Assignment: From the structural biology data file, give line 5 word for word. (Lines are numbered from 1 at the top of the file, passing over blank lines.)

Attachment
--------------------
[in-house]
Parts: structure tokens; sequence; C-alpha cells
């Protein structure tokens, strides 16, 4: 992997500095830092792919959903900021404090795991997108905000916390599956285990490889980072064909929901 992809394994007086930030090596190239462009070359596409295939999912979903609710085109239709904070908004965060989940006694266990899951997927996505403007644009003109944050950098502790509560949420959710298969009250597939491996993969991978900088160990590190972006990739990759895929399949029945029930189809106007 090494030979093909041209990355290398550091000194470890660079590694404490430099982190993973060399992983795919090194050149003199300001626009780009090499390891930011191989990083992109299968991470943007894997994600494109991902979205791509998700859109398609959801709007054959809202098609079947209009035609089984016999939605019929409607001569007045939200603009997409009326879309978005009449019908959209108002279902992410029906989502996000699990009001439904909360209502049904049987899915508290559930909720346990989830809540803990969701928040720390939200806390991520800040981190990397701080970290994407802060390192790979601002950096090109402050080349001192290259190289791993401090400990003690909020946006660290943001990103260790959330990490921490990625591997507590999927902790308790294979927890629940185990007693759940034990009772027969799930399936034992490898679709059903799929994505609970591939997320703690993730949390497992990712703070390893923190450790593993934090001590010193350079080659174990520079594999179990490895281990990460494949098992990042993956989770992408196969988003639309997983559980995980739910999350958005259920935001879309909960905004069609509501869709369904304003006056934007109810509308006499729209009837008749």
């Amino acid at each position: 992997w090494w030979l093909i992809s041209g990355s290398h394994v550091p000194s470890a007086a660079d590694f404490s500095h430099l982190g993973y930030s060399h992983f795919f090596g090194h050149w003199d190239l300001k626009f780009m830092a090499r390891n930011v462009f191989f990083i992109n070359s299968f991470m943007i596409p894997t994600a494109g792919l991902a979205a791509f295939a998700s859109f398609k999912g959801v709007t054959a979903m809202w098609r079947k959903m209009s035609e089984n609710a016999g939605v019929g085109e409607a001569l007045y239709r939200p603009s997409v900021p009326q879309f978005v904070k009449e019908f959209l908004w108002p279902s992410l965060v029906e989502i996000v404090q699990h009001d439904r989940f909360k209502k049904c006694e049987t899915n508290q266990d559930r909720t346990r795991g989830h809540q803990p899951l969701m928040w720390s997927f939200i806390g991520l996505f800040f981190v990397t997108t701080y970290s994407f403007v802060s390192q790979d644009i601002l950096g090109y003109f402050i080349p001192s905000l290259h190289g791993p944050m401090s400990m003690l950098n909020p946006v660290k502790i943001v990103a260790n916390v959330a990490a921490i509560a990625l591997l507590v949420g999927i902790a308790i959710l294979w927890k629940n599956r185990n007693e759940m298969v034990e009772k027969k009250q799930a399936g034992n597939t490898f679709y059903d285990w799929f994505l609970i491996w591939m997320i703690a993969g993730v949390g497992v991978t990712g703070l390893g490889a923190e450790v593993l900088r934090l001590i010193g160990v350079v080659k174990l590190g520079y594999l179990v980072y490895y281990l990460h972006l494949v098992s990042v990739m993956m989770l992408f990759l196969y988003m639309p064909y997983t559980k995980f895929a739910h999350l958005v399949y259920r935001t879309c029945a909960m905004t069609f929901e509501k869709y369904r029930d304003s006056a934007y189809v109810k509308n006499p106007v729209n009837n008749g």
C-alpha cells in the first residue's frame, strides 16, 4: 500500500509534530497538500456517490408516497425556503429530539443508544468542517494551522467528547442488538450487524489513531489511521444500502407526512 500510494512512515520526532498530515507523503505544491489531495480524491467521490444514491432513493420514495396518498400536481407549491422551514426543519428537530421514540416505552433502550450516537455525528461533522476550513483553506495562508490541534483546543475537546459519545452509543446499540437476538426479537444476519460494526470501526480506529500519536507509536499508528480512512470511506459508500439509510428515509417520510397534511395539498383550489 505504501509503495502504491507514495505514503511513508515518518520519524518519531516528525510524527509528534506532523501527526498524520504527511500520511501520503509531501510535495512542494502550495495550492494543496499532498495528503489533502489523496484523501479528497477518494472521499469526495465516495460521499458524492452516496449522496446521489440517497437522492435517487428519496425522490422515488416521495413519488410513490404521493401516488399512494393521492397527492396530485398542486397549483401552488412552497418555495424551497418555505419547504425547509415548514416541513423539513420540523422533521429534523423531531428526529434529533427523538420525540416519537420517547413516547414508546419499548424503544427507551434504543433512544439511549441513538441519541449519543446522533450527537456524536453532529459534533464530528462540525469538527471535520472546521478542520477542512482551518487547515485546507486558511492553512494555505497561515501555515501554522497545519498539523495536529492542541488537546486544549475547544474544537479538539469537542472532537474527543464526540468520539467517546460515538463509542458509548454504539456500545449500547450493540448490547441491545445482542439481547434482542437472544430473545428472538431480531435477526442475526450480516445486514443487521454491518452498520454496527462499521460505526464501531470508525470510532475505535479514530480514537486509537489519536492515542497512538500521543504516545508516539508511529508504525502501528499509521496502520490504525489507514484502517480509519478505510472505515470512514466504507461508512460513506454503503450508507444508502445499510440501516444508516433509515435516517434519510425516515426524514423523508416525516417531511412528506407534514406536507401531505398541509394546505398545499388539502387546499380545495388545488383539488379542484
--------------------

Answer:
C-alpha cells in the first residue's frame, strides 16, 4: 500500500509534530497538500456517490408516497425556503429530539443508544468542517494551522467528547442488538450487524489513531489511521444500502407526512 500510494512512515520526532498530515507523503505544491489531495480524491467521490444514491432513493420514495396518498400536481407549491422551514426543519428537530421514540416505552433502550450516537455525528461533522476550513483553506495562508490541534483546543475537546459519545452509543446499540437476538426479537444476519460494526470501526480506529500519536507509536499508528480512512470511506459508500439509510428515509417520510397534511395539498383550489 505504501509503495502504491507514495505514503511513508515518518520519524518519531516528525510524527509528534506532523501527526498524520504527511500520511501520503509531501510535495512542494502550495495550492494543496499532498495528503489533502489523496484523501479528497477518494472521499469526495465516495460521499458524492452516496449522496446521489440517497437522492435517487428519496425522490422515488416521495413519488410513490404521493401516488399512494393521492397527492396530485398542486397549483401552488412552497418555495424551497418555505419547504425547509415548514416541513423539513420540523422533521429534523423531531428526529434529533427523538420525540416519537420517547413516547414508546419499548424503544427507551434504543433512544439511549441513538441519541449519543446522533450527537456524536453532529459534533464530528462540525469538527471535520472546521478542520477542512482551518487547515485546507486558511492553512494555505497561515501555515501554522497545519498539523495536529492542541488537546486544549475547544474544537479538539469537542472532537474527543464526540468520539467517546460515538463509542458509548454504539456500545449500547450493540448490547441491545445482542439481547434482542437472544430473545428472538431480531435477526442475526450480516445486514443487521454491518452498520454496527462499521460505526464501531470508525470510532475505535479514530480514537486509537489519536492515542497512538500521543504516545508516539508511529508504525502501528499509521496502520490504525489507514484502517480509519478505510472505515470512514466504507461508512460513506454503503450508507444508502445499510440501516444508516433509515435516517434519510425516515426524514423523508416525516417531511412528506407534514406536507401531505398541509394546505398545499388539502387546499380545495388545488383539488379542484